The screenplay also features such brilliant lines such as “Pepperoni! If you are what you eat, then I’m about to become super spicy-salty.”
–Señor Cojones: The film paints everything in broad strokes and spells out for you who is good and evil. The acting fails to elevate any of the performances beyond simple stereotypes and borderline offensive caricatures! The monkey being a plainly obvious exception…
-Oberst: I find it particularly worrying that the filmmakers chose to CGI only the mouths of the dogs. The eyes are kept more or less unedited, which makes for some interesting clashes in mood when the dogs are reading upbeat dialogue in scenes where the dogs are clearly tired or totally disinterested.
-Señor Cojones: As a morbid alternative, I would suggest watching the film on mute and providing your own dialogue. I envision a scenario where the puppies are being enslaved by their cruel human wardens.
-Oberst: I have this theory that John Ratzenberger owes a small fortune to creditors, because he’s giving far more effort than this kind of film requires. Not that I mind, he does manage to be the best actor in the room in just about every scene. But when he dons the Grandpa Man costume the film is best experienced with the mindset that the entire film is taking place during Ratzenberger’s bad acid flashback
-Señor Cojones: I’m left wondering if the screenwriters have so distanced themselves from the everyman that they truly believe that “Grandpa Man” is a real thing?! Like there are patriarchal families in which the leader not only invents a hero for the youngster’s birthday, but he would actually don the persona to attempt battle against a superior alien life form?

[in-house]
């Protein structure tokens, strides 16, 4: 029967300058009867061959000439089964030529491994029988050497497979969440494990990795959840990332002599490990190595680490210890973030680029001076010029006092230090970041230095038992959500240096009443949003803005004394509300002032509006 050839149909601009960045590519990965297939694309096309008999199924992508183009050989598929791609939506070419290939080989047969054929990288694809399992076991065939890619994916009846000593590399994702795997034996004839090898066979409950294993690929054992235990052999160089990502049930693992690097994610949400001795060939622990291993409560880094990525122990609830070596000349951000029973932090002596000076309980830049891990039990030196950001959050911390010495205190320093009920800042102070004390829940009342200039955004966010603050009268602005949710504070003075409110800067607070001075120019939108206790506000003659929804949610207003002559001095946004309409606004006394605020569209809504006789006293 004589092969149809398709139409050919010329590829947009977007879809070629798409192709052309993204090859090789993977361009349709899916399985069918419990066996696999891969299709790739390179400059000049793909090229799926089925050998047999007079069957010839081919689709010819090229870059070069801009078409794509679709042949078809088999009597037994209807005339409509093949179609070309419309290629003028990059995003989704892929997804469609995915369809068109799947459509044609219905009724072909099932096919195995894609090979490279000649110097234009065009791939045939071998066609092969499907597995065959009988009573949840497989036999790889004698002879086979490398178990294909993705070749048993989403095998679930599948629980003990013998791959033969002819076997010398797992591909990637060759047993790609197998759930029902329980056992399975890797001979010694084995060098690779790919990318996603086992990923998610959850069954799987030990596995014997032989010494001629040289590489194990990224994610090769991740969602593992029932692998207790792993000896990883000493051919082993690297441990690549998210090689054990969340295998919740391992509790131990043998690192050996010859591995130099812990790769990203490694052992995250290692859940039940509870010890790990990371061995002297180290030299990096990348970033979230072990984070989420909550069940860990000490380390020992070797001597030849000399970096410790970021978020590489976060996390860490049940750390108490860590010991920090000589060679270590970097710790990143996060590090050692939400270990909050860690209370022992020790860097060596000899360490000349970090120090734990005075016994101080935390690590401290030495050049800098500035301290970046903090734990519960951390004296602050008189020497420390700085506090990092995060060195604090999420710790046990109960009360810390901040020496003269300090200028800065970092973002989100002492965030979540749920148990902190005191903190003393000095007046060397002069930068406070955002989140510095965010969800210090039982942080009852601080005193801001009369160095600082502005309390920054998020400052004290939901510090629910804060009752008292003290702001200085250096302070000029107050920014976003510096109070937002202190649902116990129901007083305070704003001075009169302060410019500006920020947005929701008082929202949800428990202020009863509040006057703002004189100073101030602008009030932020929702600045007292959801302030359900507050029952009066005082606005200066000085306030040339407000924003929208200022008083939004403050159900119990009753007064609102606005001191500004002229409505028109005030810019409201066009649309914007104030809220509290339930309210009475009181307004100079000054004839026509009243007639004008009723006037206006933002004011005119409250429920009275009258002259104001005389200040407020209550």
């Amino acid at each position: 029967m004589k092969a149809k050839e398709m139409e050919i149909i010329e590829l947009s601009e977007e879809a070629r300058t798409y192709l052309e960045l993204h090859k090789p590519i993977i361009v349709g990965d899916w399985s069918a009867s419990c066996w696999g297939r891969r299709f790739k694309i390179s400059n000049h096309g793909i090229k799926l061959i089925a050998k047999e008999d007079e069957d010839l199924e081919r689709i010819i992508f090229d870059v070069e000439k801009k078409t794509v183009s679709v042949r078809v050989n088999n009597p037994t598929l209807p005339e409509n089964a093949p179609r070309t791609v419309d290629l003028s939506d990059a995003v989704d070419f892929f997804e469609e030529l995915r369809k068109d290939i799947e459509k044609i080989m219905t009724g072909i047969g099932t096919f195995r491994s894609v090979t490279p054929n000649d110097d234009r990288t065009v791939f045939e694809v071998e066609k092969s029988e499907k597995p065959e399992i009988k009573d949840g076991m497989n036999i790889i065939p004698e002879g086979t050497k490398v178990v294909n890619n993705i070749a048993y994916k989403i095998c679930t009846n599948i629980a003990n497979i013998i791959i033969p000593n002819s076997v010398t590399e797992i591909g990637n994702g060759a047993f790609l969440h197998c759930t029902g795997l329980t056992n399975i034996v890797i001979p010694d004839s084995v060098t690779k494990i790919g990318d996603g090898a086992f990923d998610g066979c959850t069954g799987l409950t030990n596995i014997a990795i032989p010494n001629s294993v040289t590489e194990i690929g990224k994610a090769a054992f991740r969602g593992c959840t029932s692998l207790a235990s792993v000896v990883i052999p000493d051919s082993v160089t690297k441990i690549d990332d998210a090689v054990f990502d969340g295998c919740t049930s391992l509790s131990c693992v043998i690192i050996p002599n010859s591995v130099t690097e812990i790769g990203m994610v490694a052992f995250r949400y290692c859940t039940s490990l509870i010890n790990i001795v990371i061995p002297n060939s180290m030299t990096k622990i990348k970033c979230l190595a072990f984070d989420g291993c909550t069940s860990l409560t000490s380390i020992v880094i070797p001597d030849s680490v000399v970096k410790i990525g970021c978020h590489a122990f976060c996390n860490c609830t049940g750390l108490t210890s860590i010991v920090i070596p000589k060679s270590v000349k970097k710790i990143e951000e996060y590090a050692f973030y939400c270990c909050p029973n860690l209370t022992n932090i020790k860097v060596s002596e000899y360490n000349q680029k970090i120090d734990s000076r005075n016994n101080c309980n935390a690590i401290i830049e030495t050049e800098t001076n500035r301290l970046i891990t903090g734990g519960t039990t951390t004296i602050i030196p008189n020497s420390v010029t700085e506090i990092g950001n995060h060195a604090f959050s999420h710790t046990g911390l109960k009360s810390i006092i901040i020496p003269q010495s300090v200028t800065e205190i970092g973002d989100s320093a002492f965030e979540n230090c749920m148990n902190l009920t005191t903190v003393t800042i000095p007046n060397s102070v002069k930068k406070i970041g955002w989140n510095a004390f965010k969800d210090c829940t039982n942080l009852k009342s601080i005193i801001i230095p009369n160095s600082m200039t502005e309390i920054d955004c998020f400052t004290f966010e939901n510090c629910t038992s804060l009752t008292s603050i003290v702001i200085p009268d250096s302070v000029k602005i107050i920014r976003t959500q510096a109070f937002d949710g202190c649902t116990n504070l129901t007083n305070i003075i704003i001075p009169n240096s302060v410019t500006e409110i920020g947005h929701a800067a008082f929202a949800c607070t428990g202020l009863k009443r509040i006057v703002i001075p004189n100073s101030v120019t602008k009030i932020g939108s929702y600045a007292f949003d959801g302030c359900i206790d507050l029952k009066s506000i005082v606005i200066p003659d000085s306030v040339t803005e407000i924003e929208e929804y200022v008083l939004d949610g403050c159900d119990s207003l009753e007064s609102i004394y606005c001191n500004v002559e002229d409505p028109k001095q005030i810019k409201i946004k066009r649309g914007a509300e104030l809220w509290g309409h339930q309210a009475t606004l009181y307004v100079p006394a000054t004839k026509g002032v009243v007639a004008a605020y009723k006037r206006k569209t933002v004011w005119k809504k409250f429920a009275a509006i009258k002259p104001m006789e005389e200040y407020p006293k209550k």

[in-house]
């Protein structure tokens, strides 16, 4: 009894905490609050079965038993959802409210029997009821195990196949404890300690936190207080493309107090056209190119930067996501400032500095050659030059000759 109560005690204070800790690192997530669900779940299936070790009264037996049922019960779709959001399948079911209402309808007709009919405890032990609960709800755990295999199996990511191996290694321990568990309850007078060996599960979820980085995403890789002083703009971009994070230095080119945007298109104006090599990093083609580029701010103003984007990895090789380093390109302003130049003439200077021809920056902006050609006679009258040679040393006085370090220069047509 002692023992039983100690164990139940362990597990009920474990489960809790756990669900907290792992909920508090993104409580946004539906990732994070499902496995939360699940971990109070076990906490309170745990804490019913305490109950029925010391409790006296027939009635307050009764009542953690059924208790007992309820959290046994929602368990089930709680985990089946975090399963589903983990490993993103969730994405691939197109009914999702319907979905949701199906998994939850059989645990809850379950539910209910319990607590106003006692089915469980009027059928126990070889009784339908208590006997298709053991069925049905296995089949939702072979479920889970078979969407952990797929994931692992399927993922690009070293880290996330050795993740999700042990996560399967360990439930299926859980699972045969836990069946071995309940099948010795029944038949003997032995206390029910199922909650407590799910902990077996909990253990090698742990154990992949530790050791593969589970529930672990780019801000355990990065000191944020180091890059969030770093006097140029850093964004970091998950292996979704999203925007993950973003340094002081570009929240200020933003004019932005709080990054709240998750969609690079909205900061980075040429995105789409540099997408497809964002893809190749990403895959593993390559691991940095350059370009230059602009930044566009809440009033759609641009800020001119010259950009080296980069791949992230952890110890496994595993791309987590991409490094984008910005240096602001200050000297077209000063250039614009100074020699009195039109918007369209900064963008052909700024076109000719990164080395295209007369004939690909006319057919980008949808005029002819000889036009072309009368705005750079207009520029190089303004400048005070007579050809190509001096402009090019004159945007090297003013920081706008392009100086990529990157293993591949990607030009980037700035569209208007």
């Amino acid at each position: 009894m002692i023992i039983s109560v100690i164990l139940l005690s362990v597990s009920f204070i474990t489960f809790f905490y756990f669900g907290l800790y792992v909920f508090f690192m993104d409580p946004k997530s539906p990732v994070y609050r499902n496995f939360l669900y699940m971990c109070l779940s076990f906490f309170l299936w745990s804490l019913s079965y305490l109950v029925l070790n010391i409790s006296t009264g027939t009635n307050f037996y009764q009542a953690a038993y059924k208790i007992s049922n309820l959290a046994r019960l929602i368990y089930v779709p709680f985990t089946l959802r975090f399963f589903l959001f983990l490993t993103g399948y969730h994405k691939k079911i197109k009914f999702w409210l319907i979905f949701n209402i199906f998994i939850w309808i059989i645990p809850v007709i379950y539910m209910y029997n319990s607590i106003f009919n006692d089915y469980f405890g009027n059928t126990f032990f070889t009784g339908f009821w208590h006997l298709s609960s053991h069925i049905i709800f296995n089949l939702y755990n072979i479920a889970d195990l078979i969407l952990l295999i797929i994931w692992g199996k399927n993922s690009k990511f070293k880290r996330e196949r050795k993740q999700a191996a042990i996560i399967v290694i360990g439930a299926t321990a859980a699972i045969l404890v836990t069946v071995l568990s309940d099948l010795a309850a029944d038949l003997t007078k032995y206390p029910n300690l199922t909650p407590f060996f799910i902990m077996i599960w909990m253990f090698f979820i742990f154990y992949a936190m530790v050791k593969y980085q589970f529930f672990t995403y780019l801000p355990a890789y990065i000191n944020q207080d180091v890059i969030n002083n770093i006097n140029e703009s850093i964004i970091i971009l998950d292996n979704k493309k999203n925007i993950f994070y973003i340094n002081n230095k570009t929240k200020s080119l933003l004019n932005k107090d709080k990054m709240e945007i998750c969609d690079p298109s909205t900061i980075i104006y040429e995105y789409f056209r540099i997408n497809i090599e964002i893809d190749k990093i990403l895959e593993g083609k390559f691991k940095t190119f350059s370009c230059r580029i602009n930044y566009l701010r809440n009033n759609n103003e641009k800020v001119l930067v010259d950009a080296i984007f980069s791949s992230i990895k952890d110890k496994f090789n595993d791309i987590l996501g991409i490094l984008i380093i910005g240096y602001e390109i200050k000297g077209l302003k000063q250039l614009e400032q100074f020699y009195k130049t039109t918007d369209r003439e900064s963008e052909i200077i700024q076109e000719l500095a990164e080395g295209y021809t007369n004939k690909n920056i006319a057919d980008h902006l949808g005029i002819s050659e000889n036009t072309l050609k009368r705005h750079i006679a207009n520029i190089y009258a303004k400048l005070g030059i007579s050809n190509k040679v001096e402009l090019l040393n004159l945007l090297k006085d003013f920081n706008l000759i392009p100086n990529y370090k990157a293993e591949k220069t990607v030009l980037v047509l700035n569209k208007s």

-Oberst: I was rather shocked to learn that the actor who plays Sheriff Dan wasn’t in any way related to the film’s producers. His performance ranks as one for the ages… and by “ages” I mean that it is for the ages of 0-8 years old, because nobody older would possibly find it convincing.
I think the filmmakers are going for some kind of reference to Sheriff Rosco and his dog Flash from Dukes of Hazz-I felt like he was up there, waiting for me to take the pain away. He just wanted to go out like a professional, standing up, not like some poor, wasted, rag-assed renegade filmmaker. Even the Producers wanted him dead, and that’s who he really took his orders from anyway.
-Señor Cojones: I don’t know his performance when under the influence of Drex was a marked improvement. If I was really going to criticize a performance it would be the candy store burglars…
-Oberst: Oh lord the puns, the puns… I watched a movie… crawl along at the pace of a freezing glacier… That’s my dream… that’s my nightmare… to watch a movie crawling, slithering along at the pace of a freezing glacier… and to survive.
-Señor Cojones: BUDdy YOU said it!! I found the overa-BUD-nance of puns to be un-BUD-ieveable!! I mean, who talks like that?! Barking out forced clichés with such rapid intensity!
-Oberst: the horror… the horror
-Oberst: Warning to all parents; the brain damage caused by this film is not worth the temporary reprieve it will buy you from having to actually control your children…
-Señor Cojones: Only see this movie if you work for Purina, have a death wish, or have a significant other who is REALLY into superheroes, dogs, and Cheers.